Oesophageal atresia is a congenital abnormality commonly encountered in neonates. Classification proposed by Gross is the most frequently used. It divides the oesophageal anomalies into five types. Type C—proximal oesophageal atresia and distal tracheo-oesophageal fistula—is the most common. Dafoe and Ross described a rare subtype with a long proximal pouch. Only 11 cases of a long proximal pouch have been reported in the English literature so far. We describe a neonate with long proximal pouch oesophageal atresia with distal tracheo-oesophageal fistula emphasizing the difficulty in arriving at the diagnosis.
A 1-week-old neonate presented with feed intolerance and failure to advance orogastric tube into the stomach. Water soluble upper gastrointestinal tract contrast revealed a blind ending proximal oesophagus at the level of the diaphragm. Gastric volvulus was considered as a diagnosis. Patient underwent a laparotomy where a normal stomach was found. Bubbles were seen coming from the fashioned gastrostomy with each inspiration. This prompted us to consider the possibility of a missed oesophageal atresia with distal tracheo-oesophageal fistula. Diagnosis was confirmed on bronchoscopy and right thoracotomy. The tracheo-oesophageal fistula was ligated and a cervical oesophagostomy and Stamm gastrostomy were performed due to irreparable tear in the long upper pouch.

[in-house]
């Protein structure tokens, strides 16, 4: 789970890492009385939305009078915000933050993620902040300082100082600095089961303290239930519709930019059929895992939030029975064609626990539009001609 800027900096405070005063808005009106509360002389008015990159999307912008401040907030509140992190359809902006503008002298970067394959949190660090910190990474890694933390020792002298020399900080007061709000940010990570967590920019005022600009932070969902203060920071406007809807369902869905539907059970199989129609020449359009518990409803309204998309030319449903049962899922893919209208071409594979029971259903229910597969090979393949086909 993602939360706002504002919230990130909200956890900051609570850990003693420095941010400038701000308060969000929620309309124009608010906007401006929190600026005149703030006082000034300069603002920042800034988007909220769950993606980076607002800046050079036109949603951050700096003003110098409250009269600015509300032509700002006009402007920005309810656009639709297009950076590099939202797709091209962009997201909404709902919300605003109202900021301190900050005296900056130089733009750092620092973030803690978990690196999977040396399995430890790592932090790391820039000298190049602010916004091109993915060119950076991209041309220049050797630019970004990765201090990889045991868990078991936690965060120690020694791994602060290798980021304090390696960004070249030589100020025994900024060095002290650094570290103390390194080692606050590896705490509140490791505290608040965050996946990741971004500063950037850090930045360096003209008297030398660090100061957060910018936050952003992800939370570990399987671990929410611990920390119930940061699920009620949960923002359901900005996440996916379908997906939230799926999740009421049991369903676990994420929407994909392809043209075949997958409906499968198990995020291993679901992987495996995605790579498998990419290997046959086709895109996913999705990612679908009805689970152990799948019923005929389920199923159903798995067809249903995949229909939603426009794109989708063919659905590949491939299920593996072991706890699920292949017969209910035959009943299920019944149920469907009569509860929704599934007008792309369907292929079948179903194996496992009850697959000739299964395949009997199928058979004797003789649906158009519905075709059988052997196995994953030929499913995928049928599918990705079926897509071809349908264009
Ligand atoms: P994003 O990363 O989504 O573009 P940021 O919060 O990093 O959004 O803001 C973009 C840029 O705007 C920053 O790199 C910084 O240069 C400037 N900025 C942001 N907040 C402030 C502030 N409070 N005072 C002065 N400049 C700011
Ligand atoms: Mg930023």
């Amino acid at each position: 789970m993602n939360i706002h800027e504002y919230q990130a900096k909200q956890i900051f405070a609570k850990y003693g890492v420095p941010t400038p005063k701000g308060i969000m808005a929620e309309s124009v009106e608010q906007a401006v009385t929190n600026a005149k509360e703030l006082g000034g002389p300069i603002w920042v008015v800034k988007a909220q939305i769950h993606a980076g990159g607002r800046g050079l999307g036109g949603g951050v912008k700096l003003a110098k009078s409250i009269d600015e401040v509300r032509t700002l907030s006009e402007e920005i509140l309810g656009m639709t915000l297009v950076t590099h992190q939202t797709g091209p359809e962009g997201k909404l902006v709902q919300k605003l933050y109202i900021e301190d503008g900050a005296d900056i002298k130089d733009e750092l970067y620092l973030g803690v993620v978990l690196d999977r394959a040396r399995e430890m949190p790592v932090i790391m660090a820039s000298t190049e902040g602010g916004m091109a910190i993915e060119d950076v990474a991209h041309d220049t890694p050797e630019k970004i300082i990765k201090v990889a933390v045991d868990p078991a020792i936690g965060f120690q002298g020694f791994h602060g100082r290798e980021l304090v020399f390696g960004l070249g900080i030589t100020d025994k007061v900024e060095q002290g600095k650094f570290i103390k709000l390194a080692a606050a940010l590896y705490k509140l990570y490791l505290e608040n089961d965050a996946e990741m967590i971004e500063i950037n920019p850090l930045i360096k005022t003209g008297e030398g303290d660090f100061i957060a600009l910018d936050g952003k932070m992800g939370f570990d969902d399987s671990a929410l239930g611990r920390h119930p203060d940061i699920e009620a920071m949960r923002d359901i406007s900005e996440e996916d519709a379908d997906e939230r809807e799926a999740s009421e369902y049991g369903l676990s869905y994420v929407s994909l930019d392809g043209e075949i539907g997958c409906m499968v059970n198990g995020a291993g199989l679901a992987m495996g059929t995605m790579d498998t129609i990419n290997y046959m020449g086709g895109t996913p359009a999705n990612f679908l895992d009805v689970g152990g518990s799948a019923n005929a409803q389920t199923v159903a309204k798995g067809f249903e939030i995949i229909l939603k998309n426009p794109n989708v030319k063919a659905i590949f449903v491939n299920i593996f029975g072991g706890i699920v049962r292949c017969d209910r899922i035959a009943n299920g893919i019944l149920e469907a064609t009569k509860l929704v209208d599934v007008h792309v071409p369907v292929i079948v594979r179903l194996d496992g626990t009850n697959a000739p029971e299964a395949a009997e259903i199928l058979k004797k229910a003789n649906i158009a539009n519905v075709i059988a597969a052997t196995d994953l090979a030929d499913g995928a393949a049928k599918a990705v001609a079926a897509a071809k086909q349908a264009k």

This rare subtype of long upper pouch oesophageal atresia poses a diagnostic dilemma that can result in delay in the diagnosis and management. This diagnosis should be suspected if the tip of the orogastric/feeding tube is seen to be far below the level of the carina.